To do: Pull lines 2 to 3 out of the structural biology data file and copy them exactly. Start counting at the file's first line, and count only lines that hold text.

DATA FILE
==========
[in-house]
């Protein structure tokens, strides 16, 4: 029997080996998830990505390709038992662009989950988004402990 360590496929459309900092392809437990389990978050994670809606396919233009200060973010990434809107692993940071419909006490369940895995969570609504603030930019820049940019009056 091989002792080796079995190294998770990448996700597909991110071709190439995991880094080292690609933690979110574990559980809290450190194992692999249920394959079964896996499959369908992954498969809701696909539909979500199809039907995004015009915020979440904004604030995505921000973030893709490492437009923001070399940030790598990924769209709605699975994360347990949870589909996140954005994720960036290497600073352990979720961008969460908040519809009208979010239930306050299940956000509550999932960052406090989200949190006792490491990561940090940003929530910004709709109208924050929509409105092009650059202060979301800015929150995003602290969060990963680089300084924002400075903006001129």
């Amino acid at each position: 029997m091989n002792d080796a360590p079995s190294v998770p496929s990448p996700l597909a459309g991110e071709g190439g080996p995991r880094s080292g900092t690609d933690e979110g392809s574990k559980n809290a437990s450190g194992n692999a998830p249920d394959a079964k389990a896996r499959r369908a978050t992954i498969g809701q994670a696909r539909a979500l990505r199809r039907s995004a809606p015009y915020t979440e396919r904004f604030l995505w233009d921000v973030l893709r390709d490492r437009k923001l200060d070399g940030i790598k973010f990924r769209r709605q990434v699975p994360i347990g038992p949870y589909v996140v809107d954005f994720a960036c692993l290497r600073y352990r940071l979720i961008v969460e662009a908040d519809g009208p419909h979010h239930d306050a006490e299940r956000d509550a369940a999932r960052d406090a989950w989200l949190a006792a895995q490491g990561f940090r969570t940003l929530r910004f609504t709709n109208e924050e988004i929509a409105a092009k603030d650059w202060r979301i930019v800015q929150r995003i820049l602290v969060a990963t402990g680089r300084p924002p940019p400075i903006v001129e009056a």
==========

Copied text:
């Protein structure tokens, strides 16, 4: 029997080996998830990505390709038992662009989950988004402990 360590496929459309900092392809437990389990978050994670809606396919233009200060973010990434809107692993940071419909006490369940895995969570609504603030930019820049940019009056 091989002792080796079995190294998770990448996700597909991110071709190439995991880094080292690609933690979110574990559980809290450190194992692999249920394959079964896996499959369908992954498969809701696909539909979500199809039907995004015009915020979440904004604030995505921000973030893709490492437009923001070399940030790598990924769209709605699975994360347990949870589909996140954005994720960036290497600073352990979720961008969460908040519809009208979010239930306050299940956000509550999932960052406090989200949190006792490491990561940090940003929530910004709709109208924050929509409105092009650059202060979301800015929150995003602290969060990963680089300084924002400075903006001129």
């Amino acid at each position: 029997m091989n002792d080796a360590p079995s190294v998770p496929s990448p996700l597909a459309g991110e071709g190439g080996p995991r880094s080292g900092t690609d933690e979110g392809s574990k559980n809290a437990s450190g194992n692999a998830p249920d394959a079964k389990a896996r499959r369908a978050t992954i498969g809701q994670a696909r539909a979500l990505r199809r039907s995004a809606p015009y915020t979440e396919r904004f604030l995505w233009d921000v973030l893709r390709d490492r437009k923001l200060d070399g940030i790598k973010f990924r769209r709605q990434v699975p994360i347990g038992p949870y589909v996140v809107d954005f994720a960036c692993l290497r600073y352990r940071l979720i961008v969460e662009a908040d519809g009208p419909h979010h239930d306050a006490e299940r956000d509550a369940a999932r960052d406090a989950w989200l949190a006792a895995q490491g990561f940090r969570t940003l929530r910004f609504t709709n109208e924050e988004i929509a409105a092009k603030d650059w202060r979301i930019v800015q929150r995003i820049l602290v969060a990963t402990g680089r300084p924002p940019p400075i903006v001129e009056a």